Ljubica Knezevic Cvelbar, University of Ljubljana, Slovenia
Damjan Vavpotic, University of Ljubljana, Slovenia
Sara Dolnicar, Department of Tourism, UQ Business School, The University of Queensland, Australia
Please cite as: Knezevic Cvelbar, L., Vavpotic, D. and Dolnicar, S. (2021) Resident satisfaction with the growth of Airbnb in Ljubljana – before, during and after COVID-19, in S. Dolnicar (Ed.) Airbnb before, during and after COVID-19, University of Queensland DOI: https://doi.org/10.6084/m9.figshare.14195981
Tourism development in Ljubljana
Ljubljana is the capital of Slovenia, a small country located in eastern Central Europe bordering Austria, Hungary, Croatia and Italy. Ljubljana has experienced a significant transformation as a city and tourism destination over the past decade; it developed from being a relatively small, unknown city to an award-winning European city destination, and experienced substantial growth in tourism demand. Ljubljana has always been committed to developing in an environmentally sustainable way (European Commission, 2016). As a possible consequence of this long-term strategy, it was awarded the Green EU Capital Award in 2016 (European Commission, 2016). In the last few years, Ljubljana has been named as one of the top ten most sustainable destinations in the world (Green Destinations, 2020) and has received many awards for tourism development, including: winner of the Sustainable Tourism Award in the European Capital of Smart Tourism 2019 competition (European Capital of Smart Tourism Initiative, 2020); winner of the European Union Cultural Heritage award in 2018 (Europa Nostra, 2018); and winner of the Best of Cities sustainable tourism award at ITB Berlin 2019 (Green Destinations, 2020).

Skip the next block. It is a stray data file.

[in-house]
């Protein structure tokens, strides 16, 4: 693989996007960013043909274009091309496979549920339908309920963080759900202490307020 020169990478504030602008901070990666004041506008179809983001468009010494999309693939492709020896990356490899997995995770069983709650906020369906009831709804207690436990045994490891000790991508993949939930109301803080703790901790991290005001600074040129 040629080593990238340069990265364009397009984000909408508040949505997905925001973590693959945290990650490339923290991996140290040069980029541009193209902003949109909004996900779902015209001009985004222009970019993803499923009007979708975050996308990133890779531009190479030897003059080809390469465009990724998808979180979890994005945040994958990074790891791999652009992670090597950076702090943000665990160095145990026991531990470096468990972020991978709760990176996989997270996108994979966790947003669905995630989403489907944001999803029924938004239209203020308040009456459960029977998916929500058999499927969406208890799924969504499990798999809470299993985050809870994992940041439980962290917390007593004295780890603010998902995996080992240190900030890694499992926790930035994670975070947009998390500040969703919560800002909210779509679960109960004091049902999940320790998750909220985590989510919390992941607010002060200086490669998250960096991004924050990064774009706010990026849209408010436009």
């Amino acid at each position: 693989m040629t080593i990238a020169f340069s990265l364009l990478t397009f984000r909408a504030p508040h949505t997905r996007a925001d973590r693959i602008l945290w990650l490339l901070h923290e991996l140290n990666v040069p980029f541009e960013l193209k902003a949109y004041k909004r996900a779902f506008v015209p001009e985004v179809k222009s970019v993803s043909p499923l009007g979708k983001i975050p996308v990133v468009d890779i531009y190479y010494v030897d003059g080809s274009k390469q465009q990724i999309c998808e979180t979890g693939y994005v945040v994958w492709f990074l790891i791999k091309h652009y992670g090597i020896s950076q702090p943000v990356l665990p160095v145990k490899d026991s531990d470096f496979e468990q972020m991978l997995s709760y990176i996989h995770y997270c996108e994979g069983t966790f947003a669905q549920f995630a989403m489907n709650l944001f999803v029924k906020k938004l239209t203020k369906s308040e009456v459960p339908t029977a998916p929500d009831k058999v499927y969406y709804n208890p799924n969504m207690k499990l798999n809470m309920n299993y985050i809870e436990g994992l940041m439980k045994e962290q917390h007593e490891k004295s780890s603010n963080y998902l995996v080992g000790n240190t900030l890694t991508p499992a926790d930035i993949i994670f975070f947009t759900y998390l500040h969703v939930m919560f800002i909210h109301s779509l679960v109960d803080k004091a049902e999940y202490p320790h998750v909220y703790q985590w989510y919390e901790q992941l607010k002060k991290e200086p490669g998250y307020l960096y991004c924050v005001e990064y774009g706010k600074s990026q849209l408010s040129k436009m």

Tourism demand grew significantly in Ljubljana between 2014 and 2018, with an average annual increase of 17% in overnight stays and 13% in arrivals (Statistical Office of the Republic of Slovenia, 2019a). This substantial increase in demand is mostly the result of improved destination management, targeted promotion in international markets, and an overall increase in international tourism demand. In 2014, tourist arrivals to Ljubljana reached 621,994 with 1.17 million overnight stays. In 2018, 1.02 million arrivals led to 2.18 million overnight stays (Statistical Office of the Republic of Slovenia, 2019a, see Figure 6.1) In only four years, the number of tourists in Ljubljana almost doubled.
Traditionally, Ljubljana was a business travel destination, but over the past few years its market share in the leisure market has been increasing, mostly as a consequence of promotional activities positioning Ljubljana as an innovative, lively, vivid, and year-round sustainable destination. Foreign visitors represented some 95% of total overnight stays between 2014 and 2018 (Statistical Office of the Republic of Slovenia, 2019a), with key international source countries being Italy, Germany, the United States, the United Kingdom and Asian countries. Those markets combined account for 36.7% of all overnight stays in Ljubljana (Statistical Office of the Republic of Slovenia, 2019a).
COVID-19 forced tourism in Ljubljana into total hibernation, similar to many other city destinations around the globe. The number of foreign tourists dropped dramatically, and the market structure changed overnight. Current forecasts predict that the number of tourists and overnight stays will drop by 60-70% in 2020 compared to 2019 (Tourism Board Ljubljana, 2020). Any remaining tourism demand after the implementation of travel restrictions was domestic or regional. This created a unique situation never experienced before in Ljubljana’s history, shifting the public debate from how to deal with too many tourists, to how to ensure the tourism industry survives. This chapter investigates residents’ attitudes towards tourism development – in particular the development of peer-to-peer accommodation in Ljubljana with a focus on Airbnb – in the context of the evolution from a pre-pandemic context when demand outstripped accommodation supply, to 2020, a year that has been characterised by empty beds.